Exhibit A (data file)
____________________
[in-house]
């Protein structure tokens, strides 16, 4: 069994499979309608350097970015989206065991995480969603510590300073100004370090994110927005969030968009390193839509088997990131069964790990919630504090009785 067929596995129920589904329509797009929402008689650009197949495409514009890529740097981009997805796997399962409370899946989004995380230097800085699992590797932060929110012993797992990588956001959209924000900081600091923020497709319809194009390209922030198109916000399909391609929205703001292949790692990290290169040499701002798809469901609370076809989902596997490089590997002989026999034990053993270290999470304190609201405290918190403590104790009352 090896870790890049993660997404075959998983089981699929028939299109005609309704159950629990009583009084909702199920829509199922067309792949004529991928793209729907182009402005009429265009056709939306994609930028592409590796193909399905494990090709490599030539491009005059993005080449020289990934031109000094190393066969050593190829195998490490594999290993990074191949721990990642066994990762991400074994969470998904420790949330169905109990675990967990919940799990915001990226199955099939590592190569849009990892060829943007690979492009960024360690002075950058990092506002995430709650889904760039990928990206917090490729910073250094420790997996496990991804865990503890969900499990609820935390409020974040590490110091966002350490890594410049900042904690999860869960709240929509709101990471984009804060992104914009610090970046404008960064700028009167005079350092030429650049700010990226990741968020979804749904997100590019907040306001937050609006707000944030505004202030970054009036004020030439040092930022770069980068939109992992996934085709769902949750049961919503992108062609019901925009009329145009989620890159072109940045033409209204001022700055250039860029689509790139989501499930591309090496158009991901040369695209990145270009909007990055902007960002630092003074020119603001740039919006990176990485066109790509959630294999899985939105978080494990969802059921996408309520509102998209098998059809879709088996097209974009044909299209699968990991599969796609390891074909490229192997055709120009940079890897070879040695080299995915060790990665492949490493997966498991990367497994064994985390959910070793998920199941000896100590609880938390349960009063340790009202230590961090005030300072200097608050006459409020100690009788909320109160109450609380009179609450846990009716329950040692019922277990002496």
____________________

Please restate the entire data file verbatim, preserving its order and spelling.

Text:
[in-house]
């Protein structure tokens, strides 16, 4: 069994499979309608350097970015989206065991995480969603510590300073100004370090994110927005969030968009390193839509088997990131069964790990919630504090009785 067929596995129920589904329509797009929402008689650009197949495409514009890529740097981009997805796997399962409370899946989004995380230097800085699992590797932060929110012993797992990588956001959209924000900081600091923020497709319809194009390209922030198109916000399909391609929205703001292949790692990290290169040499701002798809469901609370076809989902596997490089590997002989026999034990053993270290999470304190609201405290918190403590104790009352 090896870790890049993660997404075959998983089981699929028939299109005609309704159950629990009583009084909702199920829509199922067309792949004529991928793209729907182009402005009429265009056709939306994609930028592409590796193909399905494990090709490599030539491009005059993005080449020289990934031109000094190393066969050593190829195998490490594999290993990074191949721990990642066994990762991400074994969470998904420790949330169905109990675990967990919940799990915001990226199955099939590592190569849009990892060829943007690979492009960024360690002075950058990092506002995430709650889904760039990928990206917090490729910073250094420790997996496990991804865990503890969900499990609820935390409020974040590490110091966002350490890594410049900042904690999860869960709240929509709101990471984009804060992104914009610090970046404008960064700028009167005079350092030429650049700010990226990741968020979804749904997100590019907040306001937050609006707000944030505004202030970054009036004020030439040092930022770069980068939109992992996934085709769902949750049961919503992108062609019901925009009329145009989620890159072109940045033409209204001022700055250039860029689509790139989501499930591309090496158009991901040369695209990145270009909007990055902007960002630092003074020119603001740039919006990176990485066109790509959630294999899985939105978080494990969802059921996408309520509102998209098998059809879709088996097209974009044909299209699968990991599969796609390891074909490229192997055709120009940079890897070879040695080299995915060790990665492949490493997966498991990367497994064994985390959910070793998920199941000896100590609880938390349960009063340790009202230590961090005030300072200097608050006459409020100690009788909320109160109450609380009179609450846990009716329950040692019922277990002496």